Common diseases, such as type 2 diabetes and post-traumatic stress disorder (PTSD), are more prevalent in people with closely related parents, a new study has shown.
Scientists at the Wellcome Sanger Institute, Cambridge, and Queen Mary University, London, have developed a new research method to analyse genetic data for the degree of relatedness and risk of disease. After removing sociocultural factors, they found that individuals whose parents were first cousins had an increased risk of 12 common diseases.
Dr Hilary Martin, senior author of the paper published in Cell and group leader at the Wellcome Sanger Institute, said 'The findings have the potential to inform disease risk prediction as well as future research efforts to identify specific genetic variants associated with these diseases… This could be used to help stratify individuals for earlier screening and identify potential drug targets.'
The research team analysed genetic data from a combined total of over 400,000 UK residents, nearly 24,000 of whom were British South Asians – predominantly Bangladeshi and Pakistani – from the Genes & Health database. The authors found that only two percent of individuals with European ancestry were offspring of second cousins or closer, compared with around 30 percent of individuals with South Asian ancestry.
The research group restricted their analysis to approximately 5700 people whose parents were thought to be first cousins, based on their genetic data. This rate of consanguinity did not always yield the same level of autozygosity, with the degree of identical genetic material inherited ranging from four to 15 percent. The researchers confirmed that autozygosity levels did not correlate with sociocultural and environmental factors, such as religion, education, or diet, which could influence health traits themselves.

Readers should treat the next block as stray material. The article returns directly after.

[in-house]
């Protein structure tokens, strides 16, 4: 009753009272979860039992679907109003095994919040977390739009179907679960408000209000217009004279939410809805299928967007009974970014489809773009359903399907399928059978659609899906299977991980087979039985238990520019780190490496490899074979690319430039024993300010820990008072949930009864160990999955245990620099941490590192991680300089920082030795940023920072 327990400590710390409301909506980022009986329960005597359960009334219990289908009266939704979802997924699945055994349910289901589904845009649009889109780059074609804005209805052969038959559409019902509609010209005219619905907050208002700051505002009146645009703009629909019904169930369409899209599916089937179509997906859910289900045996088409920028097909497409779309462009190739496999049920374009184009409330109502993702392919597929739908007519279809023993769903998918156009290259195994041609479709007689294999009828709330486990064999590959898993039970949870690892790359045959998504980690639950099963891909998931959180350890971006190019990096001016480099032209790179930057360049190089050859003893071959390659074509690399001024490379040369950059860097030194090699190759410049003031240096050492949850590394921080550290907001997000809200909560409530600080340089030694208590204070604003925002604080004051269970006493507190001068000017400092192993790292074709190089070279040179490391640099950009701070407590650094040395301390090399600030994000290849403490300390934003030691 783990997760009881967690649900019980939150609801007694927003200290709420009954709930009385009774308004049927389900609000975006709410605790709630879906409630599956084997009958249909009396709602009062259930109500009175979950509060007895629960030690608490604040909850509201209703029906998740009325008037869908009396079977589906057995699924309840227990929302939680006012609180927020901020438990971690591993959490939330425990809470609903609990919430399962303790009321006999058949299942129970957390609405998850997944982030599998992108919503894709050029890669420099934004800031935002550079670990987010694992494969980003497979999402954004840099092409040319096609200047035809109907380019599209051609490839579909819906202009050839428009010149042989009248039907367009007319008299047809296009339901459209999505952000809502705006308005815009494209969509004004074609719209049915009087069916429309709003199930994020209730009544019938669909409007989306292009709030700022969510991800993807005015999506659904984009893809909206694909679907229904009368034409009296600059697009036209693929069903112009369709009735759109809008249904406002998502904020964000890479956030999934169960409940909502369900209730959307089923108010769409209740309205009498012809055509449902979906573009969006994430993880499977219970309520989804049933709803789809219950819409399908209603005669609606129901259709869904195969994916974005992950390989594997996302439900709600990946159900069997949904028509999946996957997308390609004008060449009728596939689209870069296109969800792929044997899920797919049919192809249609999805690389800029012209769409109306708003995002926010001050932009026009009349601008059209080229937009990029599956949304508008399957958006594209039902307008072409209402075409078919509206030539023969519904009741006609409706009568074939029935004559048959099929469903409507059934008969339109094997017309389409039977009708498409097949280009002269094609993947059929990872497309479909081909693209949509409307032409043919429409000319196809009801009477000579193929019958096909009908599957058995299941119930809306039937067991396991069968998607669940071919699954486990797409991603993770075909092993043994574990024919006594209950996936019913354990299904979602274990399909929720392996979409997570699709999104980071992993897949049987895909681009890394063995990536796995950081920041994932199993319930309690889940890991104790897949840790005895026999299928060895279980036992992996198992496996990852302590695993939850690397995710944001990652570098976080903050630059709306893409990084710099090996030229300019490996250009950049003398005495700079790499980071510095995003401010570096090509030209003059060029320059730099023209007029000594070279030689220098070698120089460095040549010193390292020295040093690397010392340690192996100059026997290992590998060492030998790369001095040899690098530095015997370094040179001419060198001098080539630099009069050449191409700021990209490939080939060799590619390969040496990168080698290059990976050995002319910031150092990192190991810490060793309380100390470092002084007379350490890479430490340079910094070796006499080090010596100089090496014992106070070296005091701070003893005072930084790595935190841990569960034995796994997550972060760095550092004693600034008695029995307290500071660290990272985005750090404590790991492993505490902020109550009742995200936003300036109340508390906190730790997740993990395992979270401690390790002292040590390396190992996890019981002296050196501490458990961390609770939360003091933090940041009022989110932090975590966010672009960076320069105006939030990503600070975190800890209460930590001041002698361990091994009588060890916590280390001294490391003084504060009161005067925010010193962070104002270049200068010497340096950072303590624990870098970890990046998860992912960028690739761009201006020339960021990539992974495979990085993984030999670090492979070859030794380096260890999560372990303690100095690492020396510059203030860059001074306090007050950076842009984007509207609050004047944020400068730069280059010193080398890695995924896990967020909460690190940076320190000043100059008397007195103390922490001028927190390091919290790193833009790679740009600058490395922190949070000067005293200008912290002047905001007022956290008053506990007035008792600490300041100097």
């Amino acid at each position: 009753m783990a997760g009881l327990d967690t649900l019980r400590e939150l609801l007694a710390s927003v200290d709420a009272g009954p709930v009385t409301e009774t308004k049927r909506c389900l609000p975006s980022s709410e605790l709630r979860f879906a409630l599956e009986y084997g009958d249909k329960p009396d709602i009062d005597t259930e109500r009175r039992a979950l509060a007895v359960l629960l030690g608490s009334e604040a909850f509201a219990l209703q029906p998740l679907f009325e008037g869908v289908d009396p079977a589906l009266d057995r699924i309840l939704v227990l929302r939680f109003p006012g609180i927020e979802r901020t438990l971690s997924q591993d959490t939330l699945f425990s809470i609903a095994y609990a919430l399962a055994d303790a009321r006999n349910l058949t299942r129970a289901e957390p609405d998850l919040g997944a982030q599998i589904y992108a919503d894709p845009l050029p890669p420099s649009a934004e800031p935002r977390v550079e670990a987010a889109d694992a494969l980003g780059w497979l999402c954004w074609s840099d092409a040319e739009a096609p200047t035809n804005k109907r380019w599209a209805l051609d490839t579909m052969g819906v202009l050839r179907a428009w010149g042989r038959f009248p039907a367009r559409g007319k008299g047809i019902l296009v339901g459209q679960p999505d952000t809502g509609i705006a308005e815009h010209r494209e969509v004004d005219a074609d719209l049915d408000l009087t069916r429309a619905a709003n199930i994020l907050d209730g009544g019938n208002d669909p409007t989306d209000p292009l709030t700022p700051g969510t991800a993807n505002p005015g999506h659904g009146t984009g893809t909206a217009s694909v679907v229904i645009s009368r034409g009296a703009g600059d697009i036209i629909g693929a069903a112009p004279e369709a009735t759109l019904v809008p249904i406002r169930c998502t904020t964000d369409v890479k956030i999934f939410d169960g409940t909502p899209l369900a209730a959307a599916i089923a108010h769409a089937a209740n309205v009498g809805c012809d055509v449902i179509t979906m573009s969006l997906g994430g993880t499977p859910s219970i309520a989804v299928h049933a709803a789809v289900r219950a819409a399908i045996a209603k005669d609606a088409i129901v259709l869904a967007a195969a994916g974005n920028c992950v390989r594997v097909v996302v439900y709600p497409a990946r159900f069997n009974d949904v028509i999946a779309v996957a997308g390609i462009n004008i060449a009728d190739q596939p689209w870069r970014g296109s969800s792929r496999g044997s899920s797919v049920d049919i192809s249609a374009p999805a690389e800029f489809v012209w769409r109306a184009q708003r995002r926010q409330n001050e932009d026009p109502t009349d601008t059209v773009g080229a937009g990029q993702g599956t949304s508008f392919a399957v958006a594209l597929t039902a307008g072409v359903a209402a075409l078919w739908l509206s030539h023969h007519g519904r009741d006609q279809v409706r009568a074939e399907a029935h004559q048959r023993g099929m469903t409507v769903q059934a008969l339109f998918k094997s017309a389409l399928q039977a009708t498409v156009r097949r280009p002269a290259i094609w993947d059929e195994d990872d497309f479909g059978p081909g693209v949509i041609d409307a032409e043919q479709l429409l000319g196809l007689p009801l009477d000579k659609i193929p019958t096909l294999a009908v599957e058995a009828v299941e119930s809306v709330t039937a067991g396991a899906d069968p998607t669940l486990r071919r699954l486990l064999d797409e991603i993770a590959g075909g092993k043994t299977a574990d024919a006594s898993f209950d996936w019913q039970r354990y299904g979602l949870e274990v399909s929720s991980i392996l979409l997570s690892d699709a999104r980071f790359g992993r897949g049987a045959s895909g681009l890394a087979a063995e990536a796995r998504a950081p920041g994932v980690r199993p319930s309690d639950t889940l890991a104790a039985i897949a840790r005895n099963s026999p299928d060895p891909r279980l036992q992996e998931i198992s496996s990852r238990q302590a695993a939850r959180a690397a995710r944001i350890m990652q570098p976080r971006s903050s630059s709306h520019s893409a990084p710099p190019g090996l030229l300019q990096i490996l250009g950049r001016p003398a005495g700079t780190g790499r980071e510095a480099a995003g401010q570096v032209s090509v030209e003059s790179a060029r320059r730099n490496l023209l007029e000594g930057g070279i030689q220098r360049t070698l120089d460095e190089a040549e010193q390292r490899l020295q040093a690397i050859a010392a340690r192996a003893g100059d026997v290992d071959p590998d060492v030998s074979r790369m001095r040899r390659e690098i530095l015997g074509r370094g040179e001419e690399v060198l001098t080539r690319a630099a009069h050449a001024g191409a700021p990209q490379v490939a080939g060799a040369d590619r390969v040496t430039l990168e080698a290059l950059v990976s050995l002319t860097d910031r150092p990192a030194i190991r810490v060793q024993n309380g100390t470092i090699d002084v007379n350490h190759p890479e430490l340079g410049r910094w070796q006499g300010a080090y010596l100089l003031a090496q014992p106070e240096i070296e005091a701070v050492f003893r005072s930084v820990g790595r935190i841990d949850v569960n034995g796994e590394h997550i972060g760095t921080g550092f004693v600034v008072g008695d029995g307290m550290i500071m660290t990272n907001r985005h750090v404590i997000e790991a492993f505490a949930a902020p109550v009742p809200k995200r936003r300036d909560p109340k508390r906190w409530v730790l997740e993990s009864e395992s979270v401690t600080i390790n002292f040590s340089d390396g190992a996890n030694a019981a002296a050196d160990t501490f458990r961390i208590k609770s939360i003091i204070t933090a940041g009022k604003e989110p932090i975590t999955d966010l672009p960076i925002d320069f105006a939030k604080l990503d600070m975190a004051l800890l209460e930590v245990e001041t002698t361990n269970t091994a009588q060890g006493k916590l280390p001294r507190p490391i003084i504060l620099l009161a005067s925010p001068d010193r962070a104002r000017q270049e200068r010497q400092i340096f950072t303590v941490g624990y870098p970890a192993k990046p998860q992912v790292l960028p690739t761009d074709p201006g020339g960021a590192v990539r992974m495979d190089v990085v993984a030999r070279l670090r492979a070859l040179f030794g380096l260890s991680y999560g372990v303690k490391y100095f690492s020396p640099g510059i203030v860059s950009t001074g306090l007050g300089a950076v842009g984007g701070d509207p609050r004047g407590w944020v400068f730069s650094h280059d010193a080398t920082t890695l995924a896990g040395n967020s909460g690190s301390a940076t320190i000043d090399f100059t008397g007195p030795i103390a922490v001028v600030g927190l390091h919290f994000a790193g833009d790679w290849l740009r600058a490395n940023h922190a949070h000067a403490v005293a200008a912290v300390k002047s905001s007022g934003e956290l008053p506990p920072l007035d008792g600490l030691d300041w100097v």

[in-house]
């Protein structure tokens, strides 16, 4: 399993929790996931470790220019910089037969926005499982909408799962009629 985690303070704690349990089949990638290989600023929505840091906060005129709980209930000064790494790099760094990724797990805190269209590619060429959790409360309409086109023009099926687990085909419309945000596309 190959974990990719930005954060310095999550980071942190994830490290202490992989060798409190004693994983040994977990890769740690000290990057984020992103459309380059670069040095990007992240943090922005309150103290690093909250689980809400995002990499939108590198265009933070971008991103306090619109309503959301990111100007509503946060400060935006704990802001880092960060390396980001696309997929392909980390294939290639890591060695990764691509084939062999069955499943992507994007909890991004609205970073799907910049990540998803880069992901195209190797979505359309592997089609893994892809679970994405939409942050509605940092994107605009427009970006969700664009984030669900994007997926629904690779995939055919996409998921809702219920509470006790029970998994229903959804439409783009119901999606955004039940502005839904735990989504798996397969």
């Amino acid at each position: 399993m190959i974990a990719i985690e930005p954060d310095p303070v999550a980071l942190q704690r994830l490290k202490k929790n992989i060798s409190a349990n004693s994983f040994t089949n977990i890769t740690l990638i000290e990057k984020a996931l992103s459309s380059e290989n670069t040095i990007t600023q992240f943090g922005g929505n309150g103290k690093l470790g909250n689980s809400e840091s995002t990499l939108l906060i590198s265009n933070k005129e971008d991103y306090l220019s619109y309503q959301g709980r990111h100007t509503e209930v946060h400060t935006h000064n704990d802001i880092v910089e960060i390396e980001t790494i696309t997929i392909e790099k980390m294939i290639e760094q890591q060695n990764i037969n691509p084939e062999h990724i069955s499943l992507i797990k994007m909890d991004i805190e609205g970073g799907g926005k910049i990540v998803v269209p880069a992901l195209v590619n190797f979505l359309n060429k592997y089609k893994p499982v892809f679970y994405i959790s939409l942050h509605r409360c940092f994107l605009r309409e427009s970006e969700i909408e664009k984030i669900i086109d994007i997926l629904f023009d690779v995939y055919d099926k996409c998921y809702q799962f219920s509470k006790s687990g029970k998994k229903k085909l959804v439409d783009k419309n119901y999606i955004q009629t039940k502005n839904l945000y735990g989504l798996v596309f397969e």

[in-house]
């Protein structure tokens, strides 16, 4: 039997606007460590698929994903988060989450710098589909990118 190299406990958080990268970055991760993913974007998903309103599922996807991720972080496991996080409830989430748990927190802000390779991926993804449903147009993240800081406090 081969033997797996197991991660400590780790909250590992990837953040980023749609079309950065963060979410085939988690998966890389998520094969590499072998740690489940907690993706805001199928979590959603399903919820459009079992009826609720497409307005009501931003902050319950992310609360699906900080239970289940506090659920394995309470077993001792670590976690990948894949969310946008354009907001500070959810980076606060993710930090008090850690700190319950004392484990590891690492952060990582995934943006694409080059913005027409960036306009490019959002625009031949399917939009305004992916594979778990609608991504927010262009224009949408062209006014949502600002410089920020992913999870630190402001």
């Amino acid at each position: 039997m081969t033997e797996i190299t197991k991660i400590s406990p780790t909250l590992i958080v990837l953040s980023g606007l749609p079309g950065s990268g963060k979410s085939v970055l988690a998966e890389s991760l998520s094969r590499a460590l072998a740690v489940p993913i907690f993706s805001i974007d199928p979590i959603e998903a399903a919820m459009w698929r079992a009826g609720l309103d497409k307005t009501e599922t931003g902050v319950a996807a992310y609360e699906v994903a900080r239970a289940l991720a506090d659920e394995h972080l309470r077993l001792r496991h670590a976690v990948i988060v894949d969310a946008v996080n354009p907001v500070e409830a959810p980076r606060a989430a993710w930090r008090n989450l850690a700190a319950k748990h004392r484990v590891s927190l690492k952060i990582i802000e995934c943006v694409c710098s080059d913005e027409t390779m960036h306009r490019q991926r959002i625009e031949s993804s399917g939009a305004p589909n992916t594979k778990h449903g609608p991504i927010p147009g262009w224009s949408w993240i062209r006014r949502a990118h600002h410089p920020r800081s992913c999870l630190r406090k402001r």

This then confirmed that any relationship between consanguinity and disease risk in this study was due to biological effects. Among the 61 complex diseases and disorders evaluated in this study, the research team found an association of 12 diseases with autozygosity, including asthma, type 2 diabetes, and PTSD.
The results of this study suggested that consanguinity may account for approximately ten percent of type 2 diabetes cases among British Pakistanis and three percent among British Bangladeshis.
'By empowering people with the knowledge to make informed health decisions, we can help tackle the health disparities in our communities, especially in diseases like type 2 diabetes,' said Ahsan Khan, chair of the Genes & Health community advisory board and councillor at Waltham Forest.